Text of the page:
For some time, creative technology has been at the forefront of innovation in design and technology, beautifully blurring the lines where form and functionality intersect with art. The key component in the process of finding the correct balance between design and technology in any tangible project has largely been down to the success of the prototyping phase and the reincarnations from each prototype version. With the affordability and growth of 3D printing, developers, designers, artists and the hacker community can now quickly spin out well-formed ideas as prototypes that may not be far from the final product.
As a lover of vinyl and processing, I was really excited to hear, over a year ago, that Amanda Ghassaei had managed to 3D print a 33rpm record of Daft Punk’s Around the World using Processing and the Modelbuilder Library. However, before we get ahead of ourselves, the sampling rate of these prototypes is 11kHz (CD quality is 44.1kHz), which is relatively low. Another aspect that is also noticeable in the 3D printed record is that the width and depth of the grooves that the needle runs along are much deeper and wider than those seen on a standard vinyl record. These aspects aside, the real genius is the technology behind the project and how the Processing algorithm is designed to analyse the raw audio data to create a file format for the 3D printer to understand and convert into a tangible prototype.
Sticking with music, another project that beautifully illustrates the cohesion between technology and 3D printing, is the rebirth of the old hand cranked music box from Left Field Labs with Music Drop. Through the website, you can personalise your own ‘Music Drop’ through an HTML5 audio sequencer that allows you to create and save your own tune. This tune is then converted into a WebGL model, exported to a file format for the 3D printer, and finally shipped out to the consumer. The elegance in Left Field Labs’ process is how the speed and convenience of low cost 3D printing allowed them to prototype more efficiently and help refine the design and final product.
The final product that can’t be ignored is Nervous System’s Kinematics, “…a system for 4D printing that creates complex, foldable forms composed of articulated modules”. Through the website, people can customise their own jewellery that is based on the Kinematics concept, and have their necklace, bracelet or earrings 3D printed and shipped directly to their door. The cleverness in this design process is not just in the complexity of the programming involved, but that the 3D model is printed in such a way that means it does not require assembly. In their blog, when commenting about this particular project, the Nervous System team made reference to the design of these interlocking components and the difficulties of achieving this, and how the process of physical prototyping assisted in their refining of the concept.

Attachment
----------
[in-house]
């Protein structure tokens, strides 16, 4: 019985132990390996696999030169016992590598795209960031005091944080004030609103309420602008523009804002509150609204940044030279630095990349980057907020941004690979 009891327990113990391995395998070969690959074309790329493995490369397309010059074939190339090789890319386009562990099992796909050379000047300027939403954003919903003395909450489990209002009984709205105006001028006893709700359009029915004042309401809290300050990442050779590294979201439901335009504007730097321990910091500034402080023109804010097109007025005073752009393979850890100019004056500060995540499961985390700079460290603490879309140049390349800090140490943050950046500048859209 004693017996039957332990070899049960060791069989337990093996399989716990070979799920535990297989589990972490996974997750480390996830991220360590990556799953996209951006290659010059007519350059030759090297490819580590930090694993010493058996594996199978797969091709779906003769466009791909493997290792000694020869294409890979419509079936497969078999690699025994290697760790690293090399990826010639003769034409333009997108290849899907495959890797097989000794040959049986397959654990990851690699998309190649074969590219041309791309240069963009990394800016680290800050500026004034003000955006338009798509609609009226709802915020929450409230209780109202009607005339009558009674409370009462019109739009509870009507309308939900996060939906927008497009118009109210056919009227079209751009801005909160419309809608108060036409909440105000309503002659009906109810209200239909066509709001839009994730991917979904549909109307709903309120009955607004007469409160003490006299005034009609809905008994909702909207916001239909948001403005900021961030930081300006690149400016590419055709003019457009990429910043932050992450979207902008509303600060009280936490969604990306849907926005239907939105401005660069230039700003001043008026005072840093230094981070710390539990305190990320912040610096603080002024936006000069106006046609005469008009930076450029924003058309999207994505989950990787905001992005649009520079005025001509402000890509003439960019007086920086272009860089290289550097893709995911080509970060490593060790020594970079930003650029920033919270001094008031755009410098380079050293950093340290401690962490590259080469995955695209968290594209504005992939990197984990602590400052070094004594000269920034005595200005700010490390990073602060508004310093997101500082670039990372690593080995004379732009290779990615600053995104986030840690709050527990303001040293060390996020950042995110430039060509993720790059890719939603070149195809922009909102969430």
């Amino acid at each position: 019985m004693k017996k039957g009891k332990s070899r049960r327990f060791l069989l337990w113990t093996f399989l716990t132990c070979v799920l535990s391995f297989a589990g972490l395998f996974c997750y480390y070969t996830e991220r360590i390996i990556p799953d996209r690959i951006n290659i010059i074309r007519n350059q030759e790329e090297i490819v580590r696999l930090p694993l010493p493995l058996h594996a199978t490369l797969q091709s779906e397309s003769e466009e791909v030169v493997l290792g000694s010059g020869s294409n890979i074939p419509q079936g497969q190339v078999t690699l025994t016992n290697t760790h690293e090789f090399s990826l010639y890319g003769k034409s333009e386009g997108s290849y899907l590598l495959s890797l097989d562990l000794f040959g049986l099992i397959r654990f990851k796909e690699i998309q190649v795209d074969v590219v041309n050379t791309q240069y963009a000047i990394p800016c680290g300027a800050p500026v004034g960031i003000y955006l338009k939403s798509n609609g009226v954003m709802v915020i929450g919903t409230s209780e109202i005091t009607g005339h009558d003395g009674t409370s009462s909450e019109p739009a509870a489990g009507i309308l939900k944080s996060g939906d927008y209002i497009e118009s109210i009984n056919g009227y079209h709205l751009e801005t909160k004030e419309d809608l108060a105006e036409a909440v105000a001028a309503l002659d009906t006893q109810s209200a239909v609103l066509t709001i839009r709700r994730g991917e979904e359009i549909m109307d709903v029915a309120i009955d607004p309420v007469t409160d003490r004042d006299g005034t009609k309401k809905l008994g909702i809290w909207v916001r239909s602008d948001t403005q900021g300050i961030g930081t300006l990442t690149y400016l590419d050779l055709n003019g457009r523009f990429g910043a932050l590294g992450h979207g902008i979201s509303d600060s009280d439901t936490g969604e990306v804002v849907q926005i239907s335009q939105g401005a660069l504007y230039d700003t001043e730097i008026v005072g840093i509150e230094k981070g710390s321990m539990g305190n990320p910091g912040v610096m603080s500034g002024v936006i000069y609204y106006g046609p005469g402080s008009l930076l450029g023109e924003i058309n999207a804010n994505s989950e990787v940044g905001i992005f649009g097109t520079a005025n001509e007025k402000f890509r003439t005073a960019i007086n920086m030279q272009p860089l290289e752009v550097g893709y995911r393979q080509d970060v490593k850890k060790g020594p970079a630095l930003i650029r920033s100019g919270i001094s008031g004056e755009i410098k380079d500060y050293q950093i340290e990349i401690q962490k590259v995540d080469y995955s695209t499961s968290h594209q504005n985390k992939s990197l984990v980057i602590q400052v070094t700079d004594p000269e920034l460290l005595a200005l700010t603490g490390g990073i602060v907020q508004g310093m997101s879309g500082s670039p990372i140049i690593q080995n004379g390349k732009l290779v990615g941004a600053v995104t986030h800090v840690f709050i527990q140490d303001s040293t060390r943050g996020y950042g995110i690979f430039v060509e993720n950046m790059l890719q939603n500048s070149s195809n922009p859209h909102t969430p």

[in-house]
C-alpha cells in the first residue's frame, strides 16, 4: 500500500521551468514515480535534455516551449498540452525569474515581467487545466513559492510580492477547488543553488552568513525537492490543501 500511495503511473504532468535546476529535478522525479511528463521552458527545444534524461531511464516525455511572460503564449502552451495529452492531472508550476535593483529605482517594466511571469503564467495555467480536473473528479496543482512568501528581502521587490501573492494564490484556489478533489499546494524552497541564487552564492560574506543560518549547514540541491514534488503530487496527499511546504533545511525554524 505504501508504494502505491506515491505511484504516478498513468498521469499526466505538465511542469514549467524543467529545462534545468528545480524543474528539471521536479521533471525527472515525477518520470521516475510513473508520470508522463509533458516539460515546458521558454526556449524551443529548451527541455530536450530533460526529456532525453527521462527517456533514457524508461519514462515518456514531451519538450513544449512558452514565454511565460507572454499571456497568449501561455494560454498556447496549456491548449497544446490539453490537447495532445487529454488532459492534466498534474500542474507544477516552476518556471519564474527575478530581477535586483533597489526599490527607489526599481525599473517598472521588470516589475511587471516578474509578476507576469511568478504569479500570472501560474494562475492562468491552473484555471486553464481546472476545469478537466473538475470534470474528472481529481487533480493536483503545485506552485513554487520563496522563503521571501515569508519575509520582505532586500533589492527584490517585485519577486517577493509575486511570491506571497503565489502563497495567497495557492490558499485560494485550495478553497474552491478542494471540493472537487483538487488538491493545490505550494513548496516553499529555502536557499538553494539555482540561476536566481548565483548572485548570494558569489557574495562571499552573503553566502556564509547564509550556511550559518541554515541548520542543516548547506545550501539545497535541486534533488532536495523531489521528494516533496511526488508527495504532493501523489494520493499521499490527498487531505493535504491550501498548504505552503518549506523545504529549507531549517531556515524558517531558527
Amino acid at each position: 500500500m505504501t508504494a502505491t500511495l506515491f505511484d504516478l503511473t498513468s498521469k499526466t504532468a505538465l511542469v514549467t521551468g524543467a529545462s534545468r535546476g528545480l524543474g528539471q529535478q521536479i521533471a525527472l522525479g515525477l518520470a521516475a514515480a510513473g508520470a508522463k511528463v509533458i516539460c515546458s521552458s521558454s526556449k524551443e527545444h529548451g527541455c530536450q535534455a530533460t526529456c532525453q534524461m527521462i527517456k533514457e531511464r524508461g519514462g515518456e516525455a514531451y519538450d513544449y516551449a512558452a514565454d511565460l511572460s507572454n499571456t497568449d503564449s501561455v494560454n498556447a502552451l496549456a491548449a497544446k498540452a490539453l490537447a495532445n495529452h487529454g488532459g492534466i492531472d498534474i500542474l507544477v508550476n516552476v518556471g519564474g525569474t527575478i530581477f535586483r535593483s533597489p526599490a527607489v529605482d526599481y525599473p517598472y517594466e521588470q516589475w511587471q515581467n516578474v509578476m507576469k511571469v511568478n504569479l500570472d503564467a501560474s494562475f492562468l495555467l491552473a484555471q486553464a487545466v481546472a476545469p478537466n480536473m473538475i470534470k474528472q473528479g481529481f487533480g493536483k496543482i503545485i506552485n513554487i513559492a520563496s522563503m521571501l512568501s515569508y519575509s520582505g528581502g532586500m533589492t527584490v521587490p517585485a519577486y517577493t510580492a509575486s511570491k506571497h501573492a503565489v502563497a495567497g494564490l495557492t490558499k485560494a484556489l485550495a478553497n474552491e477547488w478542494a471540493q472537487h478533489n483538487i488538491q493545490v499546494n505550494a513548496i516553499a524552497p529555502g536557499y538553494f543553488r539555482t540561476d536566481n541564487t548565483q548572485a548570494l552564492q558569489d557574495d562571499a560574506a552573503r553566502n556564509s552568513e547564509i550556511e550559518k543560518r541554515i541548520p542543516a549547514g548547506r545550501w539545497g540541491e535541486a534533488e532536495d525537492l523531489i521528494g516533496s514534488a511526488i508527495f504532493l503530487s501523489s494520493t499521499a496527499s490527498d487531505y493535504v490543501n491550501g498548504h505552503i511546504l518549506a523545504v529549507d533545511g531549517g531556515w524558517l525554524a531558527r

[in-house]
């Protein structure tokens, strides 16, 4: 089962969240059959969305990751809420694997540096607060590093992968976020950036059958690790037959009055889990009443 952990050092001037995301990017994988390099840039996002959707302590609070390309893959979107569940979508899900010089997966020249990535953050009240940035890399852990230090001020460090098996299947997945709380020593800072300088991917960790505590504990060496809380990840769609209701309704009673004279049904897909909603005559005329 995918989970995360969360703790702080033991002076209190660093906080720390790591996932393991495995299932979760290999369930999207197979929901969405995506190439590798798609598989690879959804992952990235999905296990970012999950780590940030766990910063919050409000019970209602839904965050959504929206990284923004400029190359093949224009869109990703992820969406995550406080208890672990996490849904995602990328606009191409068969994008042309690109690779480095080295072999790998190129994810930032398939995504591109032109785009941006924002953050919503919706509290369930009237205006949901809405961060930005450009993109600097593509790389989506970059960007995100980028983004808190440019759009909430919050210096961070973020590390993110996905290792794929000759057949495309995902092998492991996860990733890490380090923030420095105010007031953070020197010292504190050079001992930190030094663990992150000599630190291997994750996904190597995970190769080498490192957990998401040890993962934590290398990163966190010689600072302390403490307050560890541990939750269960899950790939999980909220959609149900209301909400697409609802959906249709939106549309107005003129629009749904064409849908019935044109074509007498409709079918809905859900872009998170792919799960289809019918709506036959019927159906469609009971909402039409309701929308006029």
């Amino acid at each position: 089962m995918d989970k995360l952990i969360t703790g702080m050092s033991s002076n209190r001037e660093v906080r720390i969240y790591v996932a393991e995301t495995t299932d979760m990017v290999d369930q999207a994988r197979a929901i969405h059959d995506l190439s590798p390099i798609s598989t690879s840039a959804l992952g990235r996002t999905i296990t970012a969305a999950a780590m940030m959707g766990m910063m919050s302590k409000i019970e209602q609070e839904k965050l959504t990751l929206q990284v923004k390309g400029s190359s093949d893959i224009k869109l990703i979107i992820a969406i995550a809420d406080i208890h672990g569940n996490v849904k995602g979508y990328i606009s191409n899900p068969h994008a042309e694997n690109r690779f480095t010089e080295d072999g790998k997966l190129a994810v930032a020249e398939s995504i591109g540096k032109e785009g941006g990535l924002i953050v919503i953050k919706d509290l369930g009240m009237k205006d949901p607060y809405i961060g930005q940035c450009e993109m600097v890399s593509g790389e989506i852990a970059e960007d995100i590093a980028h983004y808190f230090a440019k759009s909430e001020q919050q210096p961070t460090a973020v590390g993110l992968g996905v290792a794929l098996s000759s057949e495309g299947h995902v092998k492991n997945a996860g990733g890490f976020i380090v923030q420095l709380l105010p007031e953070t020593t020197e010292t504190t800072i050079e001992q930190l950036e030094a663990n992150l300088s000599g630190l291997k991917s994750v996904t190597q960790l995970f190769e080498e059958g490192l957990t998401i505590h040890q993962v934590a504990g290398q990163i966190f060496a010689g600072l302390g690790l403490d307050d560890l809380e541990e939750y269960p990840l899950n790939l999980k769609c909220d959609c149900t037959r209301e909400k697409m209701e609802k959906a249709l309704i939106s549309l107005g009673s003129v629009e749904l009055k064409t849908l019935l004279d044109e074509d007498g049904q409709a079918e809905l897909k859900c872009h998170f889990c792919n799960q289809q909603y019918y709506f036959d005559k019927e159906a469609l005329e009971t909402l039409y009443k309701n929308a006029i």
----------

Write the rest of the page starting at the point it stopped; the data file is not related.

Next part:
Whilst low cost 3D printing is in its infancy, it has already made a big impact in not only the products and projects being developed, but also the process and speed at which we can prototype to help further refine initial concepts into well-formed tangible products.
In our series of posts, we have shared our experiences coming to grips with the technical side and process of physically 3D printing, spoken about the opportunities the new technology presents for our industry, how 3D printing is being used by a new breed of innovators (often for the good of humanity), and in this post, on the connection between 3D printing and other technologies. The future, as to where 3D printing goes to from here, is clearly unlimited, as many brilliant and clever minds around the globe latch onto the new technology with both hands and hang on for the ride. We’re thrilled to be taking part in that journey.
Julian Thomas is Technical Director at BCM